Scaling-up school mental health services in low resource public schools of rural Pakistan: the Theory of Change (ToC) approach

Hamdani, Syed Usman, Zill-e-Huma, , Suleman, Nadia, Warraitch, Azza, Muzzafar, Naila, Farzeen, Midhat, Minhas, Fareed Aslam, Rahman, Atif ORCID: 0000-0002-2066-4467 and Wissow, Lawrence S
(2021) Scaling-up school mental health services in low resource public schools of rural Pakistan: the Theory of Change (ToC) approach. INTERNATIONAL JOURNAL OF MENTAL HEALTH SYSTEMS, 15 (1). 8-.

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<h4>Background</h4>Ninety percent of children with mental health problems live in low or middle-income countries (LMICs). School-based programs offer opportunities for early identification and intervention, however implementation requires cross-sector collaboration to assure sustainable delivery of quality training, ongoing supervision, and outcomes monitoring at scale. In Pakistan, 35% of school-aged children are reported to have emotional and behavioral problems. As in many other LMICs, the government agencies who must work together to mount school-based programs have limited resources and a limited history of collaboration. The "Theory of Change" (ToC) process offers a way for new partners to efficiently develop mutual goals and long-term prospects for sustainable collaboration.<h4>Objective</h4>Develop a model for scale-up of school based mental health services in public schools of Pakistan.<h4>Methods</h4>We used ToC workshops to develop an empirically supported, 'hypothesized pathway' for the implementation of WHO's School Mental Health Program in the public schools of rural Pakistan. Three workshops included 90 stakeholders such as policy makers from education and health departments, mental health specialists, researchers, head teachers, teachers and other community stakeholders including non-governmental organizations.<h4>Results</h4>The ToC process linked implementers, organizations, providers and consumers of school mental health services to develop common goals and relate them (improved child socioemotional wellbeing, grades and participation in activities) to interventions (training, monitoring and supervision of teachers; collaboration with parents, teachers and primary health care facilities and schools). Key testable assumptions developed in the process included buy-in from health care providers, education officials and professionals, community-based organizations and families. For example, teachers needed skills for managing children's problems, but their motivation might come from seeking improved school performance and working conditions. Poverty, stigma and lack of child mental health literacy among teachers, administration, and parents were identified as key hypothesized barriers. Children and their families were identified as key stakeholders to make such a program successful.<h4>Discussion</h4>ToC workshops assisted in team building and served as a stakeholders' engagement tool. They helped to develop and support testable hypotheses about the structures, collaborations, and knowledge most important to scaling-up school based mental health services in Pakistan.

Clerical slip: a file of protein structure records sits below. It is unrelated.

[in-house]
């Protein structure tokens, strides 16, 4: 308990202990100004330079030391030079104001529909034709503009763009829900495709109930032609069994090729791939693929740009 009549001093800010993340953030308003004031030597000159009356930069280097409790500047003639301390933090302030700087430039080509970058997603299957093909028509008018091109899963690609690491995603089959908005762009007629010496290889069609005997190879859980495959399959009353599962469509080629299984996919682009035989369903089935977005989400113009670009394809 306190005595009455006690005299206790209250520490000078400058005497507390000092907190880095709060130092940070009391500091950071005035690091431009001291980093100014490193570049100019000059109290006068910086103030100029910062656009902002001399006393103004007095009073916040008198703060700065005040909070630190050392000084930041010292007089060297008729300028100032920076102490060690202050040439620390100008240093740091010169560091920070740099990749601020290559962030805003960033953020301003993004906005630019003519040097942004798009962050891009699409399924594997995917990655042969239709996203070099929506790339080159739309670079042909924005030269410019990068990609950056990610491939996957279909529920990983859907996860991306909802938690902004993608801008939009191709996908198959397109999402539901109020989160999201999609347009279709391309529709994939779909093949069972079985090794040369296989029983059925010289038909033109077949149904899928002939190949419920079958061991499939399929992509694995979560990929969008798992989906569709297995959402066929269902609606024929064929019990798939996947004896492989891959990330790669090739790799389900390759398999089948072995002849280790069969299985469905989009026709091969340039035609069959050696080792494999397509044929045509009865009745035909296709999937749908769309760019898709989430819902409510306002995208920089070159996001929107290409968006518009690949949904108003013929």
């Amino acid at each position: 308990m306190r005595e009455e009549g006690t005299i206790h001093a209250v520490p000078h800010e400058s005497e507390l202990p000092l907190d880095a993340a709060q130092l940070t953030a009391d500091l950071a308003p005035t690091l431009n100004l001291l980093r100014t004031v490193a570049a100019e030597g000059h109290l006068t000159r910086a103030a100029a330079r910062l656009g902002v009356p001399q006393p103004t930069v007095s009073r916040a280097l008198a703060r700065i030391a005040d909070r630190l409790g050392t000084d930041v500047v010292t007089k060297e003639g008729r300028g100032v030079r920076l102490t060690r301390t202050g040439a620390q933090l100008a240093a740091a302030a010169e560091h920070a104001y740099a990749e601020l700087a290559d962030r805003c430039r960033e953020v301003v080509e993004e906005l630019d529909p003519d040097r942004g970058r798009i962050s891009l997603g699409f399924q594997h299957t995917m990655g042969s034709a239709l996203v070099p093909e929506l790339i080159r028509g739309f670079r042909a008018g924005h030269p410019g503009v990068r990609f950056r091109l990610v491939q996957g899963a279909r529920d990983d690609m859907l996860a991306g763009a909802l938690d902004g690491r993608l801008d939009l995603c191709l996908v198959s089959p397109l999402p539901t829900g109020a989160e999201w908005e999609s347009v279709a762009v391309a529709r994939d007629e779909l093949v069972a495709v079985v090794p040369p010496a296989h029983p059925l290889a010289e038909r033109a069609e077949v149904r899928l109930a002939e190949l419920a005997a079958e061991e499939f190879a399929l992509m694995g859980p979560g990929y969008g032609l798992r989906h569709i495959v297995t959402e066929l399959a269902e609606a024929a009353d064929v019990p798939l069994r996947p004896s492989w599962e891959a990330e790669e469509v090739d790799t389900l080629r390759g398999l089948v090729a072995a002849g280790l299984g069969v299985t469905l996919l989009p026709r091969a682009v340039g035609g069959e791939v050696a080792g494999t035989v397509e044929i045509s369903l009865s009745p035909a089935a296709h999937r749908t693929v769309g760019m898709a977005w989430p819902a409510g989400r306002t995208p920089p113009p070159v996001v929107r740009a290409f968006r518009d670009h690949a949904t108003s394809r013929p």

Item Type: Article
Uncontrolled Keywords: School mental health, Public schools, Theory of Change, Scale-up, Child mental health, Low resource settings
Depositing User: Symplectic Admin
Date Deposited: 18 Jan 2021 09:58
Last Modified: 18 Jan 2023 23:03
DOI: 10.1186/s13033-021-00435-5
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